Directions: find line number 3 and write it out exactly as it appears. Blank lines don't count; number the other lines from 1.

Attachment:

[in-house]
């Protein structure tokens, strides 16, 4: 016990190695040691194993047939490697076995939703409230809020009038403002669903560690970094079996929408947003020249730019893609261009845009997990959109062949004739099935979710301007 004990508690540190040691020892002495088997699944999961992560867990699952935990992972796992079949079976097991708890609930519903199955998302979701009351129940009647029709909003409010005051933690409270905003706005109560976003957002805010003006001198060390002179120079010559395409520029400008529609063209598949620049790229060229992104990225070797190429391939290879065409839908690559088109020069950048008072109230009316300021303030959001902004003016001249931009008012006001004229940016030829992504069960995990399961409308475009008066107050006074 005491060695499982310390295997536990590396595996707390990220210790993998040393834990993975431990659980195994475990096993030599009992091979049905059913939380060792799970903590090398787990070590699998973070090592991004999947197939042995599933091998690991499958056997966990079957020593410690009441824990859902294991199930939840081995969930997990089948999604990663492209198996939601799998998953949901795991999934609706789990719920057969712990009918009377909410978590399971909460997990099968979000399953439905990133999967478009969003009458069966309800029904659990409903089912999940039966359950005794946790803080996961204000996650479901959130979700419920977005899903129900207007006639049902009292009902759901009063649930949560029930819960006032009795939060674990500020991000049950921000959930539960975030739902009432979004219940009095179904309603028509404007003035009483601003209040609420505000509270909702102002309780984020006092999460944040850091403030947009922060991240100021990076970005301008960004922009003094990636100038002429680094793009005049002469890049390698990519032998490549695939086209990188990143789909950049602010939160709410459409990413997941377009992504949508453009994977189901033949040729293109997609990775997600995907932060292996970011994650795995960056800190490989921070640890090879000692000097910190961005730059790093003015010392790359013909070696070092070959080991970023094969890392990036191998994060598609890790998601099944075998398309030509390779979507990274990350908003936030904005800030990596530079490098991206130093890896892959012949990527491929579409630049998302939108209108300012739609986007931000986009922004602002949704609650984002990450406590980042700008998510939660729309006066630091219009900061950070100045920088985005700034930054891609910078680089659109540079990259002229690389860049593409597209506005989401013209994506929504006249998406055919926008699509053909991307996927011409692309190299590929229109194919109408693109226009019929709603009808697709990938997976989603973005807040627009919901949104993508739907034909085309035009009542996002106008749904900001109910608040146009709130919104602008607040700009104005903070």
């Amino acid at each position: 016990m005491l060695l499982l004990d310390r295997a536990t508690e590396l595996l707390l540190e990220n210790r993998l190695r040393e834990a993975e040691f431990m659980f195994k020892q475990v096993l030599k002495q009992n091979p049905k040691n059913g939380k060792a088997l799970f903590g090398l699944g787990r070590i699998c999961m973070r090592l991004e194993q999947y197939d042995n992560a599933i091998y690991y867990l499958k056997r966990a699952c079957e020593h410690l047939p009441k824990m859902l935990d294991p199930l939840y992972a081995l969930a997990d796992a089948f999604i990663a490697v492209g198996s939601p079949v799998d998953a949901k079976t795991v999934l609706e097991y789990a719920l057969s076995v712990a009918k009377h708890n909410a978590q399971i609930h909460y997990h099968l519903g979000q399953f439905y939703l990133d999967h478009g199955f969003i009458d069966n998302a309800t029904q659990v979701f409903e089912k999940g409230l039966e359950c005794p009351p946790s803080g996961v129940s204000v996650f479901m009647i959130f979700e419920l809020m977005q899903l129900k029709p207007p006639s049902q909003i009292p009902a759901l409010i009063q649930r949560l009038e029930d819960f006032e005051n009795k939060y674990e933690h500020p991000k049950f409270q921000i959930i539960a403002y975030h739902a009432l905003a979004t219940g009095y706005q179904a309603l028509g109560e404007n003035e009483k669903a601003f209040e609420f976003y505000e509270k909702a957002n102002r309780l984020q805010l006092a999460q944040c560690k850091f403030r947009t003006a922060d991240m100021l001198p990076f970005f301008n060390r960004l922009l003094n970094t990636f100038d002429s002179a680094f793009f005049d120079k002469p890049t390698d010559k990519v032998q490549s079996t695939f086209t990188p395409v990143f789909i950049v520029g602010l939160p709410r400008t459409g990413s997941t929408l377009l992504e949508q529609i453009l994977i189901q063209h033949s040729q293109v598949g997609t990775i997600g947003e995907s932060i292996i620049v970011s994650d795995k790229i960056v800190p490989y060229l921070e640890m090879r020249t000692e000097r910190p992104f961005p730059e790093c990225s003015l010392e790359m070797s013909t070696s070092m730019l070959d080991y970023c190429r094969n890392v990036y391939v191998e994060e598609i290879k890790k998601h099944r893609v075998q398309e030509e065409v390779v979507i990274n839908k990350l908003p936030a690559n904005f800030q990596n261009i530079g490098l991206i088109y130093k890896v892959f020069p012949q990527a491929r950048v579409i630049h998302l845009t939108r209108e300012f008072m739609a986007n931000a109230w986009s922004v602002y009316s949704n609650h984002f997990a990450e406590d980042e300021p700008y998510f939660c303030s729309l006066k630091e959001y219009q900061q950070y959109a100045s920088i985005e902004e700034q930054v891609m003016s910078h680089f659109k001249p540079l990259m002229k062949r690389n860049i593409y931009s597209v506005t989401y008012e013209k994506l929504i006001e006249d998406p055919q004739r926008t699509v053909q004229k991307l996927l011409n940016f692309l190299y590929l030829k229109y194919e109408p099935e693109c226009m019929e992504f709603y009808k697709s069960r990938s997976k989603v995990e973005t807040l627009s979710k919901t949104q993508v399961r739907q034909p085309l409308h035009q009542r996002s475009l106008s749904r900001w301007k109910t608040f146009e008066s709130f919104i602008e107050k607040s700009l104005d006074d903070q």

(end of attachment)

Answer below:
């Amino acid at each position: 016990m005491l060695l499982l004990d310390r295997a536990t508690e590396l595996l707390l540190e990220n210790r993998l190695r040393e834990a993975e040691f431990m659980f195994k020892q475990v096993l030599k002495q009992n091979p049905k040691n059913g939380k060792a088997l799970f903590g090398l699944g787990r070590i699998c999961m973070r090592l991004e194993q999947y197939d042995n992560a599933i091998y690991y867990l499958k056997r966990a699952c079957e020593h410690l047939p009441k824990m859902l935990d294991p199930l939840y992972a081995l969930a997990d796992a089948f999604i990663a490697v492209g198996s939601p079949v799998d998953a949901k079976t795991v999934l609706e097991y789990a719920l057969s076995v712990a009918k009377h708890n909410a978590q399971i609930h909460y997990h099968l519903g979000q399953f439905y939703l990133d999967h478009g199955f969003i009458d069966n998302a309800t029904q659990v979701f409903e089912k999940g409230l039966e359950c005794p009351p946790s803080g996961v129940s204000v996650f479901m009647i959130f979700e419920l809020m977005q899903l129900k029709p207007p006639s049902q909003i009292p009902a759901l409010i009063q649930r949560l009038e029930d819960f006032e005051n009795k939060y674990e933690h500020p991000k049950f409270q921000i959930i539960a403002y975030h739902a009432l905003a979004t219940g009095y706005q179904a309603l028509g109560e404007n003035e009483k669903a601003f209040e609420f976003y505000e509270k909702a957002n102002r309780l984020q805010l006092a999460q944040c560690k850091f403030r947009t003006a922060d991240m100021l001198p990076f970005f301008n060390r960004l922009l003094n970094t990636f100038d002429s002179a680094f793009f005049d120079k002469p890049t390698d010559k990519v032998q490549s079996t695939f086209t990188p395409v990143f789909i950049v520029g602010l939160p709410r400008t459409g990413s997941t929408l377009l992504e949508q529609i453009l994977i189901q063209h033949s040729q293109v598949g997609t990775i997600g947003e995907s932060i292996i620049v970011s994650d795995k790229i960056v800190p490989y060229l921070e640890m090879r020249t000692e000097r910190p992104f961005p730059e790093c990225s003015l010392e790359m070797s013909t070696s070092m730019l070959d080991y970023c190429r094969n890392v990036y391939v191998e994060e598609i290879k890790k998601h099944r893609v075998q398309e030509e065409v390779v979507i990274n839908k990350l908003p936030a690559n904005f800030q990596n261009i530079g490098l991206i088109y130093k890896v892959f020069p012949q990527a491929r950048v579409i630049h998302l845009t939108r209108e300012f008072m739609a986007n931000a109230w986009s922004v602002y009316s949704n609650h984002f997990a990450e406590d980042e300021p700008y998510f939660c303030s729309l006066k630091e959001y219009q900061q950070y959109a100045s920088i985005e902004e700034q930054v891609m003016s910078h680089f659109k001249p540079l990259m002229k062949r690389n860049i593409y931009s597209v506005t989401y008012e013209k994506l929504i006001e006249d998406p055919q004739r926008t699509v053909q004229k991307l996927l011409n940016f692309l190299y590929l030829k229109y194919e109408p099935e693109c226009m019929e992504f709603y009808k697709s069960r990938s997976k989603v995990e973005t807040l627009s979710k919901t949104q993508v399961r739907q034909p085309l409308h035009q009542r996002s475009l106008s749904r900001w301007k109910t608040f146009e008066s709130f919104i602008e107050k607040s700009l104005d006074d903070q």